Moustaches are completely enclosed within the mask, so are not a problem at all.

Beards create tiny spaces that will cause water to enter the mask. Trimming your beard will help, but not stop a slow leak of water into the mask. 

Full Face Masks and Glasses

Some full face snorkel masks have an accessory that is a frame that can be inserted and removed which allows the use of standard optical lenses inside the snorkel mask. These are only frames and optical lenses are not included. It's like buying glasses without the lens.

These need to be specifically tailored to you and something you need to organize with your optometrist. Ocean Reef and Tribord (also known as Subea) both have optical accessories available.  

What If I Have A Big Face And Nose?

Just be aware that if you have a larger than normal face or nose, you may find the bridge of your nose will rub against the snorkel mask. Sorry, but that's just the way it is. 

Are These Banned in Hawaii?

Full face snorkel masks are not banned in Hawaii, however, there are a number of tour operators that will not let you bring and use your full face snorkel masks on their tour.

We have compiled a list of Hawaii tour operators and their stance on this. Our list is clear and divided into 3 categories although it doesn't include all operators as many didn't reply to our enquiries. 

The list comprises of: 

  • Yes, bring your full face snorkel mask
  • We'd prefer you didn't but can if you want to
  • No way! 

Click here to see this list. We are adding to and updating this list all the time, so please let us know your experiences.

Which ones do you recommend? Which are the best?

The best full face masks are quality ones that fit properly.

Check out our recommendations for the best by clicking this link

Snorkeling Takes Effort

Sometimes we forget that snorkeling is an activity that takes some effort, especially when swimming in the ocean with tides and currents.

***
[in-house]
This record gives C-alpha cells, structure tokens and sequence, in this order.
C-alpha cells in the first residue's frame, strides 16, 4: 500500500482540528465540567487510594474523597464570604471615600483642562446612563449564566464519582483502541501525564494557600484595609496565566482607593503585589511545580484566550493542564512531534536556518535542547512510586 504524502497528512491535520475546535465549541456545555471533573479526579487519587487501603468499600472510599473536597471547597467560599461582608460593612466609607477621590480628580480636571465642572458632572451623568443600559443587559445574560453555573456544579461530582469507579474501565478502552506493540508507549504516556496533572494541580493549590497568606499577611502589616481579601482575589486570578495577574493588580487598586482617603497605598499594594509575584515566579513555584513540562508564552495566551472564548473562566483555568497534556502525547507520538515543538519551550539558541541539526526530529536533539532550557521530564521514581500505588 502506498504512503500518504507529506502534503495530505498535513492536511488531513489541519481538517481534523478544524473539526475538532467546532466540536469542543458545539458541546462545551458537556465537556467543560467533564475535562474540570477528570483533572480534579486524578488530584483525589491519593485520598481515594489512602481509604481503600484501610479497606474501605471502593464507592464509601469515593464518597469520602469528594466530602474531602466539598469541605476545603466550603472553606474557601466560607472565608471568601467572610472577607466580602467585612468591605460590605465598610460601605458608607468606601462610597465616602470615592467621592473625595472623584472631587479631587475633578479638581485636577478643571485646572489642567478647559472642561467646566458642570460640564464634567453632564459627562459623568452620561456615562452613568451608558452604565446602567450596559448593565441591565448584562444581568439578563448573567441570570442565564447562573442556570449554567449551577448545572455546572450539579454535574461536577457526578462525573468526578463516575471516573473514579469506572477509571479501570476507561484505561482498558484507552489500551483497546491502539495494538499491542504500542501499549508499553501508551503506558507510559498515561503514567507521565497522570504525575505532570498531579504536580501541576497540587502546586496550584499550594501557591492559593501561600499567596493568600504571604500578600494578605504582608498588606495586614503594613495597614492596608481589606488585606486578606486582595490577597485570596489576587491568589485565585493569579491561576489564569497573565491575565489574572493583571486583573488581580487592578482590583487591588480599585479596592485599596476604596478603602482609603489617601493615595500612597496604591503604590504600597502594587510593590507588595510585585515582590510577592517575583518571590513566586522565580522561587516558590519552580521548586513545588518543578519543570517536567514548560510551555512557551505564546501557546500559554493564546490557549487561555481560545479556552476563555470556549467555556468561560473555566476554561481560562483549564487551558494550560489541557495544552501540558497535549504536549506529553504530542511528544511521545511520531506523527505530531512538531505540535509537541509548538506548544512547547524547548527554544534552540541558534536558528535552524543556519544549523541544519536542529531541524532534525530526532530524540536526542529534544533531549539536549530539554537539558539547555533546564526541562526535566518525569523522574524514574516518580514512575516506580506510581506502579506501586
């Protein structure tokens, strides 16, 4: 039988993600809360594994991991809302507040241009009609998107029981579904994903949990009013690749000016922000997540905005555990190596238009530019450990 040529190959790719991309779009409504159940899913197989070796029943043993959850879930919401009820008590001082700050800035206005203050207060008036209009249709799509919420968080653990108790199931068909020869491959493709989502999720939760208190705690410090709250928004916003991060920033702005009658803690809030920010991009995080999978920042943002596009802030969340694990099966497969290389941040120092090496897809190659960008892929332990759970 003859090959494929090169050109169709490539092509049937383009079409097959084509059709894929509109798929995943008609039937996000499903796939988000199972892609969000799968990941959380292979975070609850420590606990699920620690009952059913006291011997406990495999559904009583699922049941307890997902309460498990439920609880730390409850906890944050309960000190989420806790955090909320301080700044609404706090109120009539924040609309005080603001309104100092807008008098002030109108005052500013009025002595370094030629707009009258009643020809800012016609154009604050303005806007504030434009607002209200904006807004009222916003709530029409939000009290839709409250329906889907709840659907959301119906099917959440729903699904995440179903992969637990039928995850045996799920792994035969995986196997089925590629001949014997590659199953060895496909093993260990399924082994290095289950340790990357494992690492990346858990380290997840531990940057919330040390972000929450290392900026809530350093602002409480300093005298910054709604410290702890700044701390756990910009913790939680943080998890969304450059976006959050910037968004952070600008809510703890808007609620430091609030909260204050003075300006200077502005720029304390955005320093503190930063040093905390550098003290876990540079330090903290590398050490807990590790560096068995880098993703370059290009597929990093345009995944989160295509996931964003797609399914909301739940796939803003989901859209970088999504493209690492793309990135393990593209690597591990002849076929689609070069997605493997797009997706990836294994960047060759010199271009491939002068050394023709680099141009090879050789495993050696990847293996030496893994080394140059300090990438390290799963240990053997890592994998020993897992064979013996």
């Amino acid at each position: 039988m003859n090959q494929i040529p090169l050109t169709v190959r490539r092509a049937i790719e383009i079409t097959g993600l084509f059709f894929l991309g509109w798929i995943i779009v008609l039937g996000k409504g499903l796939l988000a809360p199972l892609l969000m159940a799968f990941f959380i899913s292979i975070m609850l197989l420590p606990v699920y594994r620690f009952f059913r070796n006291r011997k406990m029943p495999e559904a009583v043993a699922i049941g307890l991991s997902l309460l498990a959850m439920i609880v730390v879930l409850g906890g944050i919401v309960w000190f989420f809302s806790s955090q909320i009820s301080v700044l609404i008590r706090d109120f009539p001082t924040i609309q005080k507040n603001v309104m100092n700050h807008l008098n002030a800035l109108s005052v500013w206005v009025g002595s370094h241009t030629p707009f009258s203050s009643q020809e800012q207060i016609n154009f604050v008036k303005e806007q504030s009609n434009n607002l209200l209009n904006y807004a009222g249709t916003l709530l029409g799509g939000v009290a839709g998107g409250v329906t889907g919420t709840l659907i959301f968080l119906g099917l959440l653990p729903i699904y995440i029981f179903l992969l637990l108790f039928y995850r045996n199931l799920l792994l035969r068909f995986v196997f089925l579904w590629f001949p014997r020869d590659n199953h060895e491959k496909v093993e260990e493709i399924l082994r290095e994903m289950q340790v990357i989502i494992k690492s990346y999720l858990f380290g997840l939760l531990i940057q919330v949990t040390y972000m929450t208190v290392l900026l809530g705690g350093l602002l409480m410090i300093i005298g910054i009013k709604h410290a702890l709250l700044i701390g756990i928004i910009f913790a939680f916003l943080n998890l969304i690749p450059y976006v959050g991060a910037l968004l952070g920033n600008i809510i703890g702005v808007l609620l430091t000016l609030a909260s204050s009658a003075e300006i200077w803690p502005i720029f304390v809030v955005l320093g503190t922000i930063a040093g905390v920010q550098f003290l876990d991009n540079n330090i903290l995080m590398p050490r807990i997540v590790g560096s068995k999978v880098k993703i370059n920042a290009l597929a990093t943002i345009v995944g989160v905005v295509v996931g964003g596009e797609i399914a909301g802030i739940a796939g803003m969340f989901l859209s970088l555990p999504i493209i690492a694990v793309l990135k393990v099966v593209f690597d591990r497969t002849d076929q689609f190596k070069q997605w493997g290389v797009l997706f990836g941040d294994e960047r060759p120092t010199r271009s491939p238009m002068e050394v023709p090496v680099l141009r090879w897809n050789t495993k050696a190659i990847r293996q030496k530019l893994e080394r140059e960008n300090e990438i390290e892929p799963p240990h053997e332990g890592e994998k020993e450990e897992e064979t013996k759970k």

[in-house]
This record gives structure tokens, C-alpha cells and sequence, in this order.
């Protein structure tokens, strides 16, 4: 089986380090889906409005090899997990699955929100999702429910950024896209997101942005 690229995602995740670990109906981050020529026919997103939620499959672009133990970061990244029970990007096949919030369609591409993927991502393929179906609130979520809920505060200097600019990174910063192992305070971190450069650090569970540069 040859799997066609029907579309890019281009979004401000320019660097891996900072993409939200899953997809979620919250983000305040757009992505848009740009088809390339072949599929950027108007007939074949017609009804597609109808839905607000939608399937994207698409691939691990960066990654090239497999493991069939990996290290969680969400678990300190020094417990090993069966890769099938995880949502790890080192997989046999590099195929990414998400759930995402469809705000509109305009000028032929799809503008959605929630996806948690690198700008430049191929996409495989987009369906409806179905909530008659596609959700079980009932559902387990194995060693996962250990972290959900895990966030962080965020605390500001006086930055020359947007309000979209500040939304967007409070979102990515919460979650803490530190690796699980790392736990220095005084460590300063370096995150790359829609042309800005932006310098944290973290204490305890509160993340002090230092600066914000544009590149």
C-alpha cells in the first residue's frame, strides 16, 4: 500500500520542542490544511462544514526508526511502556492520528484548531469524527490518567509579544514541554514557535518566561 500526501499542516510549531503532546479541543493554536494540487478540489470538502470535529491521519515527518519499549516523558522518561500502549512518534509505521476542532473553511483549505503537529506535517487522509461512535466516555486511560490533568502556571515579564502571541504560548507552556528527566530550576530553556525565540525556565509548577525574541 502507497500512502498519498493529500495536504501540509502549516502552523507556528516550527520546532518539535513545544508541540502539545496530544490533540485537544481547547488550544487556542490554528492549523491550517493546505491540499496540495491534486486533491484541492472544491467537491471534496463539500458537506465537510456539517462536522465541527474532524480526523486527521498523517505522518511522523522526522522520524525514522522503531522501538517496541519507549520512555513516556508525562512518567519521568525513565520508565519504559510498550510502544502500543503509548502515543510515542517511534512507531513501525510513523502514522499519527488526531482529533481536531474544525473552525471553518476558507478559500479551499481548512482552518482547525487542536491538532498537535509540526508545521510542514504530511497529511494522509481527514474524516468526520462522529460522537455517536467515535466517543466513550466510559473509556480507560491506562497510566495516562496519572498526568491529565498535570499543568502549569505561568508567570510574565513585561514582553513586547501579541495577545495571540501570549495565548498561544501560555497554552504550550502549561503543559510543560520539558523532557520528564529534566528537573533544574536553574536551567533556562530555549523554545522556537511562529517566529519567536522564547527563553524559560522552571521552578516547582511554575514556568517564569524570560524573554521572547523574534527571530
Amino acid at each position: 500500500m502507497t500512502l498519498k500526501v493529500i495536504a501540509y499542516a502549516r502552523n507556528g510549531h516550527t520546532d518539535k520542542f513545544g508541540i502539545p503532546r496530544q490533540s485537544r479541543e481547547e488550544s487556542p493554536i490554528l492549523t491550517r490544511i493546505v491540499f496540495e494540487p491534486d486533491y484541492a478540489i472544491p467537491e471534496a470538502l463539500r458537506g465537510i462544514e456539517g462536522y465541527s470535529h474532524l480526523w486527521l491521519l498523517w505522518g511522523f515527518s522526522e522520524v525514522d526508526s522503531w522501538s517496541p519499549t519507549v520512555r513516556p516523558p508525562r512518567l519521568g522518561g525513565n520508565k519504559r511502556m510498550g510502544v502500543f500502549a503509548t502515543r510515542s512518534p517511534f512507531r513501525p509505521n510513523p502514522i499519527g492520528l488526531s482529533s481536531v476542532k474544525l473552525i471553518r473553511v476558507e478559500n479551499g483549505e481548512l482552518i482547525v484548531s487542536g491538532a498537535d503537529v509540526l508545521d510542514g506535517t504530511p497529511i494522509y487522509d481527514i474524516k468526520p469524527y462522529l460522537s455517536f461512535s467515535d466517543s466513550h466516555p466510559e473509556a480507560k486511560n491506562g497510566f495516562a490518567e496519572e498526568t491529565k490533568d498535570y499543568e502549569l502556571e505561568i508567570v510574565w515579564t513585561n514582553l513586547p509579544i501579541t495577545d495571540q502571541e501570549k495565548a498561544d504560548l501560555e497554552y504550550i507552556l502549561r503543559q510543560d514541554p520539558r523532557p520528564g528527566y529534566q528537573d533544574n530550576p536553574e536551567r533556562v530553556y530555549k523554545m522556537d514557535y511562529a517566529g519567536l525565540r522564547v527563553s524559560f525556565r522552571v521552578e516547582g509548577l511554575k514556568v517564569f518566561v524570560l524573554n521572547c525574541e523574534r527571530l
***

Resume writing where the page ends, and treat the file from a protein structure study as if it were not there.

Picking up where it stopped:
Before you enter the water, you need to adjust your breathing. Put the mask on, and adjust the straps. Make sure it feels comfortable then while standing, slowly lower your face into the water. Take a couple of breaths to get the feel for it. Once you're comfortable with your breathing, you can lower yourself into the water, and away you go. 

These are not for everyone

Full face snorkel masks aren't for everyone, just like a traditional mask and snorkel isn't for everyone. And that's okay. There's a multitude of reasons why these work for some people and not for others. Sometimes it just comes down to personal preference. 

My personal experience

Berry Springs, Northern Territory, Australia
Flynn using a Ninja mask

My family

My son has autism and couldn't stand water running down his face but he loved swimming. It was (and still is) his happy place.

He never adjusted to a mouth snorkel tube, and so before I bought him a full face mask, he would only ever wear goggles.

The full face mask kept the water away from his eyes and nose, so he spent hours just floating around on top of our pool. He now happily swims about in rivers and ponds with his mask. 

5/5 - (1 vote)

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About the Author

I'm Sharon McKenzie, and I’ve always loved spending time at the beach and in the water. I'm a very keen snorkeler, Scuba Diver, and Stand-up Paddle Boarder, and being lucky enough to live in the tropics means I get to do this for most of the year. 

Hopefully, you’ll find some really useful information so that your beach and holiday adventures stay fun, safe and enjoyable.

You can read read more about Sharon on the About Us page.

Sharon McKenzie - Stand Up Paddle Boarding, Snorkeling